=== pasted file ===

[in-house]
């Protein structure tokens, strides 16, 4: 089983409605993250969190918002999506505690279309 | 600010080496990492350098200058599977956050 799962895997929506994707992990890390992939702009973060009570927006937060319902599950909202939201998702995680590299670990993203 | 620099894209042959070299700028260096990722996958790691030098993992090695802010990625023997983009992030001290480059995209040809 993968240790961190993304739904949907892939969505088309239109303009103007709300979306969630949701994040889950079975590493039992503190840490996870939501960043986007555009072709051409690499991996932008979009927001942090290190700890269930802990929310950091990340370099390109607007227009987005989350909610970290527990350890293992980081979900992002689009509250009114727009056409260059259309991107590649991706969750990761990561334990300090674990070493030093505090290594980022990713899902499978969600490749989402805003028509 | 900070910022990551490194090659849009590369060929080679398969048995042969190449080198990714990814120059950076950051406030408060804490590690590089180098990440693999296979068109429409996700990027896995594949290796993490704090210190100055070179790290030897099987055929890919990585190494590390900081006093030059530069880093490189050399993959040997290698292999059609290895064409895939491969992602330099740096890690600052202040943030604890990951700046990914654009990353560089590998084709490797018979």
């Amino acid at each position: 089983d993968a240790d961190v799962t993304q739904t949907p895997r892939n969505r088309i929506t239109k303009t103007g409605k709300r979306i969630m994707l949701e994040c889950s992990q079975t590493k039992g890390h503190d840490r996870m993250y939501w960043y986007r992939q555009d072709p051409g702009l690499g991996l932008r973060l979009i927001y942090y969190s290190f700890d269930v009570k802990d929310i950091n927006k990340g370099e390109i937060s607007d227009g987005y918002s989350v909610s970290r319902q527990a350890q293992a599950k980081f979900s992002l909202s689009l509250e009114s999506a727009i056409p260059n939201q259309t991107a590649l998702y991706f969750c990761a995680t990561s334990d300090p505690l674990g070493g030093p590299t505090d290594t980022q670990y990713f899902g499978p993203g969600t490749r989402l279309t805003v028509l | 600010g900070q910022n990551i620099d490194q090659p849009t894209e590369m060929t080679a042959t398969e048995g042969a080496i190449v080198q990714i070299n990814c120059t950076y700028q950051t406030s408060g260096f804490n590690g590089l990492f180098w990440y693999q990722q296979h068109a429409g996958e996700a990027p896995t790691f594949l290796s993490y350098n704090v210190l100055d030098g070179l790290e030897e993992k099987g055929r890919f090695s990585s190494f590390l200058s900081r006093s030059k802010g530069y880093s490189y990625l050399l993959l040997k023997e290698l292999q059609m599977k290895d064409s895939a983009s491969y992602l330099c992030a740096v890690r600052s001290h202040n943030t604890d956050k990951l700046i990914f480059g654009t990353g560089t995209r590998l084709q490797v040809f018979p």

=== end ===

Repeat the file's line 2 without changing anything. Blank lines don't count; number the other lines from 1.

């Protein structure tokens, strides 16, 4: 089983409605993250969190918002999506505690279309 | 600010080496990492350098200058599977956050 799962895997929506994707992990890390992939702009973060009570927006937060319902599950909202939201998702995680590299670990993203 | 620099894209042959070299700028260096990722996958790691030098993992090695802010990625023997983009992030001290480059995209040809 993968240790961190993304739904949907892939969505088309239109303009103007709300979306969630949701994040889950079975590493039992503190840490996870939501960043986007555009072709051409690499991996932008979009927001942090290190700890269930802990929310950091990340370099390109607007227009987005989350909610970290527990350890293992980081979900992002689009509250009114727009056409260059259309991107590649991706969750990761990561334990300090674990070493030093505090290594980022990713899902499978969600490749989402805003028509 | 900070910022990551490194090659849009590369060929080679398969048995042969190449080198990714990814120059950076950051406030408060804490590690590089180098990440693999296979068109429409996700990027896995594949290796993490704090210190100055070179790290030897099987055929890919990585190494590390900081006093030059530069880093490189050399993959040997290698292999059609290895064409895939491969992602330099740096890690600052202040943030604890990951700046990914654009990353560089590998084709490797018979």